Make sure to check on your workers. Heat illness came happen quickly. Know the symptoms listed below.

Download ‘Warning Signs and Symptoms of Heat-Related Illness’ in English and Spanish at

The CDC states that some factors that might increase your risk of developing a heat-related illness include:
●     High levels of humidity
●     Obesity
●     Fever
●     Dehydration
●     Prescription drug use
●     Heart disease
●     Mental illness
●     Poor circulation
●     Sunburn
●    Alcohol use

Remember, Heat-related deaths and illnesses are preventable if you follow a few simple steps.
●     Stay cool.
●     Stay hydrated.
●     Stay informed.

Air conditioning is the strongest protective factor against heat-related illness. Exposure to air conditioning for even a few hours a day will reduce the risk for heat-related illness.


Monday, July 15, 2019

NMSU, regional agroforestry enthusiasts form Southwest Agroforestry Action Network

NMSU, regional agroforestry enthusiasts form Southwest Agroforestry Action Network
DATE: 07/15/2019
WRITER: Jane Moorman, 505-249-0527,
CONTACT: Caiti Steele, 575-646-4144,

Because of the devastation of the Dust Bowl in the 1930s, the agricultural industry has been aware of the impact of over-farming, over-grazing livestock and poor farming practices during drought conditions.

Many conservation practices have been implemented during the past eight decades because of that devastation, including planting trees along fence lines and roads to decrease wind erosion.

During recent decades the practice of agroforestry has evolved to create management systems that combine agriculture and forestry to create productive and sustainable land-use practices. These practices take advantage of the interactive benefits from growing trees and shrubs together with crops and/or livestock.

The National Agroforestry Center in Lincoln, Nebraska, is engaged with seven regional groups of agricultural research scientists, government agencies and environmental enthusiasts that have formed to promote the many practices of agroforestry.

The most recent group to form is the Southwest Agroforestry Action Network, which includes New Mexico, Arizona, Colorado and Utah.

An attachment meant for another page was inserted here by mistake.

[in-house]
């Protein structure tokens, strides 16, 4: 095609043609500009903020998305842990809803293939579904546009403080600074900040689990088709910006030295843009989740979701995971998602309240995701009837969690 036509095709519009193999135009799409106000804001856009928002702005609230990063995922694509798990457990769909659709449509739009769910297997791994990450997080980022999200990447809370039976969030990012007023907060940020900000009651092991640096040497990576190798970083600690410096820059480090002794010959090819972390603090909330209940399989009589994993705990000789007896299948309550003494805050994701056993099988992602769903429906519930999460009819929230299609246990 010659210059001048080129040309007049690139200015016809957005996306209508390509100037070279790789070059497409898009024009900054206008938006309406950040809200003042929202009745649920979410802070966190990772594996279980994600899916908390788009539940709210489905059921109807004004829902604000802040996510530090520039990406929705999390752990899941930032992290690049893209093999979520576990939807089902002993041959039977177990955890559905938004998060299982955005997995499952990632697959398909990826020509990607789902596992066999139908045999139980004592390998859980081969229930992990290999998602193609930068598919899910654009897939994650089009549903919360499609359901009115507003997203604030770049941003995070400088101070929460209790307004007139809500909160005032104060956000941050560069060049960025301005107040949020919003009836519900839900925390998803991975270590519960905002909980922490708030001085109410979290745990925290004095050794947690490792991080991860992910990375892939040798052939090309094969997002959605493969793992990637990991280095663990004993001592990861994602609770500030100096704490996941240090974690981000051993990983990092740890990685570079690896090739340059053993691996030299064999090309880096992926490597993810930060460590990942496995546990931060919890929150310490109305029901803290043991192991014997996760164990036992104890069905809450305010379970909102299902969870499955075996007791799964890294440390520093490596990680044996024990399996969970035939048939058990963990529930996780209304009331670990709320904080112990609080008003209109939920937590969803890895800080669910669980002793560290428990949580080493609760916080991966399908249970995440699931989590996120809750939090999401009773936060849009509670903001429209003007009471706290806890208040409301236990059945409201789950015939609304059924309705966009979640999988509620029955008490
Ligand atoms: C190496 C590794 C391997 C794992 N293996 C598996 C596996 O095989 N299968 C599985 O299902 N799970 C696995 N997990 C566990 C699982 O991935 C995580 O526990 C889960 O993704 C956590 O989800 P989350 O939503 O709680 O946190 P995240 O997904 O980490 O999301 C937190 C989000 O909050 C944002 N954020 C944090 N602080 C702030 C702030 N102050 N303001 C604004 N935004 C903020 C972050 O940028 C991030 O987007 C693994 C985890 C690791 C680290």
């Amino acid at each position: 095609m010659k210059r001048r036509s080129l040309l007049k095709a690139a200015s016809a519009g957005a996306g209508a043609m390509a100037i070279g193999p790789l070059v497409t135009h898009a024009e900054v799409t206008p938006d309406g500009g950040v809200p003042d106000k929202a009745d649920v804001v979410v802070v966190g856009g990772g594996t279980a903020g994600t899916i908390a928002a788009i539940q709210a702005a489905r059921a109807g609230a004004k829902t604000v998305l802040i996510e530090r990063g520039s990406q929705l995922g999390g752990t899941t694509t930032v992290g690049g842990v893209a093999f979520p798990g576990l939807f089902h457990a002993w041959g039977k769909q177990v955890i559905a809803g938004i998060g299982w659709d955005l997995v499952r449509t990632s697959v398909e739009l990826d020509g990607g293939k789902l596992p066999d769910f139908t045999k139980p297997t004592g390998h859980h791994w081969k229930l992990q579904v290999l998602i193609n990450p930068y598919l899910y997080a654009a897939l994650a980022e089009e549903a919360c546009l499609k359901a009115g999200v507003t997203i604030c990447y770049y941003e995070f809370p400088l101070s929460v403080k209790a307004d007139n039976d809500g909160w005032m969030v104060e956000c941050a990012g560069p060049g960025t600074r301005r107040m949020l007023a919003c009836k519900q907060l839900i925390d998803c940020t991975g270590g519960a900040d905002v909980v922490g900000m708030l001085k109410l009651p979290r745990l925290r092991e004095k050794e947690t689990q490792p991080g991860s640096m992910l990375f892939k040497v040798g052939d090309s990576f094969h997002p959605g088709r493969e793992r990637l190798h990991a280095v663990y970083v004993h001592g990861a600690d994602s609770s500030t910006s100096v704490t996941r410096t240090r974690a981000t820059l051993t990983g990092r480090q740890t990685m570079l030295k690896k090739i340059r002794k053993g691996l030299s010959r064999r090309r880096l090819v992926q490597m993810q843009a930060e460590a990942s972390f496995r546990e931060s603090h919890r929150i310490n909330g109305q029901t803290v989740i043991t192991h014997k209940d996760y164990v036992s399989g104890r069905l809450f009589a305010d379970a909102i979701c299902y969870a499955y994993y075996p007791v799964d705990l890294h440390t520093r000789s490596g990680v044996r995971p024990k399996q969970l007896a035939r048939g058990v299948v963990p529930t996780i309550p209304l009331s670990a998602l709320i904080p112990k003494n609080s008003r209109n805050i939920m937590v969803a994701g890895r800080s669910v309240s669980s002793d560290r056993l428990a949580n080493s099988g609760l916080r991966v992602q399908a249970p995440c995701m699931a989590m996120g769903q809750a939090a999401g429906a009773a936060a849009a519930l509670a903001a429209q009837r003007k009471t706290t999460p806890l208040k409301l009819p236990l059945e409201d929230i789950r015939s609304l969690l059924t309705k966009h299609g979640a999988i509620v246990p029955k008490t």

In June, New Mexico State University’s College of Agricultural, Consumer and Environmental Sciences was host to the first face-to-face meeting in Farmington where a mission, motto and goals were developed.

“These regional working groups focus on local issues with local people who understand the soils, plants, and the needs and issues in the area,” said Richard Straight, the lead agroforester at the national center. “I’m impressed with the passion of this organizing group and their interest in changing how we produce food in a way that is respective of the land, the people and the water in the Southwest.”

Attending the three-day meeting representing NMSU were Caiti Steele, Southwest Climate Hub deputy director; Andres Cibils, animal and range science professor; and John Mexal, retired forestry professor.

From NMSU’s Agricultural Science Center at Farmington were Kevin Lombard, center’s superintendent and horticulturist; Koffi Djaman, associate professor stationed at the Farmington science center doing research in irrigation and agronomy; Sam Allen, research scientist; Margaret West, research scientist; and Mick O’Neill, professor emeritus.

Also from New Mexico were Steve Kadas, NRCS-New Mexico state resource conservationist; Carol Baba, New Mexico Energy, Minerals and Natural Resources Department – Forest Division’s conservation seedling program manager; Kent Reid, New Mexico Forest and Watershed Restoration Institute in Las Vegas; and Sadie Lister, Indian Nations Conservation Alliance.

“Agroforestry is integration of trees and woody perennial plants on an agricultural landscape benefitting people and the environment,” Lombard said. “It is the multifaceted blending of forestry, agronomy and horticulture likened in some ways to form a permaculture.”

Permaculture is a set of design principles centered around whole-system thinking simulating or directly utilizing the patterns and resilient features observed in natural ecosystems. It uses these principles in a growing number of fields from regenerative agriculture, rewilding, community and organizational design and development.

“There are a lot of ways agroforestry gets implemented besides windbreaks,” Straight said. “Some of the practices include alley cropping, where a row crop is planted among trees; silvopasture, where the deliberate, intensively managed integration of trees and grazing livestock operations is conducted on the same land; forest farming; and riparian forest buffers.”

Through this integration of trees, other crops and animals, there is a beneficial interaction.

“Having a variety of crops on the soil, not just annual crops but perennial as well, we keep the soil covered and protected from wind and water erosion,” Straight said. “There is also a variety of roots and organic matter in the soil, which helps support a broader variety of micro-organisms that live in the soil that help create a healthier soil.”

NMSU has several examples of agroforestry practices at its College of Agricultural, Consumer and Environmental Sciences’ agricultural science centers around the state. Research is being conducted at each center to determine best practices for implementation.